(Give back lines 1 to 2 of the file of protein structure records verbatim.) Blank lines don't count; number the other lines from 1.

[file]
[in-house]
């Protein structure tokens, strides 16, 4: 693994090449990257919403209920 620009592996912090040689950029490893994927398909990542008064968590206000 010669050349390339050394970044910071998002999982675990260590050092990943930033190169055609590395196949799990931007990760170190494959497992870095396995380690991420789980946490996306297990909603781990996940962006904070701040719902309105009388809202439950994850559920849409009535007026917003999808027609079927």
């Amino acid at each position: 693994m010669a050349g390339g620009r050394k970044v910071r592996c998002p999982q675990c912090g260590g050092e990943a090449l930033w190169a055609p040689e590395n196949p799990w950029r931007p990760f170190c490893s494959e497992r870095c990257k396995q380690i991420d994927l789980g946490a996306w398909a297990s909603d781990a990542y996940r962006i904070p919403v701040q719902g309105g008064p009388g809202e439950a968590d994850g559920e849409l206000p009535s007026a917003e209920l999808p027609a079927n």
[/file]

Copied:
[in-house]
């Protein structure tokens, strides 16, 4: 693994090449990257919403209920 620009592996912090040689950029490893994927398909990542008064968590206000 010669050349390339050394970044910071998002999982675990260590050092990943930033190169055609590395196949799990931007990760170190494959497992870095396995380690991420789980946490996306297990909603781990996940962006904070701040719902309105009388809202439950994850559920849409009535007026917003999808027609079927």